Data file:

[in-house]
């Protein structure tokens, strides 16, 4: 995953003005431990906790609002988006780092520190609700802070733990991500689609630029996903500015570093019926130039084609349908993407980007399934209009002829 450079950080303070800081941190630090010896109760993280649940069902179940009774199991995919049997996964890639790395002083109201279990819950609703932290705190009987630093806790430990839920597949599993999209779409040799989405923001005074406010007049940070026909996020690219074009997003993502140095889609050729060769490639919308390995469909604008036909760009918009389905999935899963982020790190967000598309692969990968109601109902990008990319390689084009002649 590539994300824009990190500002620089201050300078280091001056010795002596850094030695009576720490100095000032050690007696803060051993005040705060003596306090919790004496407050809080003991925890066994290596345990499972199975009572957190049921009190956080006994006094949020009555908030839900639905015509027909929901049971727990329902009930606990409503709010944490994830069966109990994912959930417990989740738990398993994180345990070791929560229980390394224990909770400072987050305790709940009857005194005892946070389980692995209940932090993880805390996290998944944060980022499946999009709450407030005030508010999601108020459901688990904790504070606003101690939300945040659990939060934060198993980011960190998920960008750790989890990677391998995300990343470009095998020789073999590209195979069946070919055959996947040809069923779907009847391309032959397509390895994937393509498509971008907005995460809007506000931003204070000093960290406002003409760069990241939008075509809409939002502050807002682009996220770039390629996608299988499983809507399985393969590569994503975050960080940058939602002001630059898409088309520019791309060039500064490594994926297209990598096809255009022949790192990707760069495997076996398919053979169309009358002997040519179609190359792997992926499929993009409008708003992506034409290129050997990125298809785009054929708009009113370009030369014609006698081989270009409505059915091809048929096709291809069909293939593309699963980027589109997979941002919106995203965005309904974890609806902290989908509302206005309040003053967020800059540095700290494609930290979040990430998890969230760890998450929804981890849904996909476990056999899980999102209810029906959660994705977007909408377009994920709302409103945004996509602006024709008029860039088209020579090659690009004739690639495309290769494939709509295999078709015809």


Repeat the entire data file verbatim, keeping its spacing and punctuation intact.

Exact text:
[in-house]
């Protein structure tokens, strides 16, 4: 995953003005431990906790609002988006780092520190609700802070733990991500689609630029996903500015570093019926130039084609349908993407980007399934209009002829 450079950080303070800081941190630090010896109760993280649940069902179940009774199991995919049997996964890639790395002083109201279990819950609703932290705190009987630093806790430990839920597949599993999209779409040799989405923001005074406010007049940070026909996020690219074009997003993502140095889609050729060769490639919308390995469909604008036909760009918009389905999935899963982020790190967000598309692969990968109601109902990008990319390689084009002649 590539994300824009990190500002620089201050300078280091001056010795002596850094030695009576720490100095000032050690007696803060051993005040705060003596306090919790004496407050809080003991925890066994290596345990499972199975009572957190049921009190956080006994006094949020009555908030839900639905015509027909929901049971727990329902009930606990409503709010944490994830069966109990994912959930417990989740738990398993994180345990070791929560229980390394224990909770400072987050305790709940009857005194005892946070389980692995209940932090993880805390996290998944944060980022499946999009709450407030005030508010999601108020459901688990904790504070606003101690939300945040659990939060934060198993980011960190998920960008750790989890990677391998995300990343470009095998020789073999590209195979069946070919055959996947040809069923779907009847391309032959397509390895994937393509498509971008907005995460809007506000931003204070000093960290406002003409760069990241939008075509809409939002502050807002682009996220770039390629996608299988499983809507399985393969590569994503975050960080940058939602002001630059898409088309520019791309060039500064490594994926297209990598096809255009022949790192990707760069495997076996398919053979169309009358002997040519179609190359792997992926499929993009409008708003992506034409290129050997990125298809785009054929708009009113370009030369014609006698081989270009409505059915091809048929096709291809069909293939593309699963980027589109997979941002919106995203965005309904974890609806902290989908509302206005309040003053967020800059540095700290494609930290979040990430998890969230760890998450929804981890849904996909476990056999899980999102209810029906959660994705977007909408377009994920709302409103945004996509602006024709008029860039088209020579090659690009004739690639495309290769494939709509295999078709015809």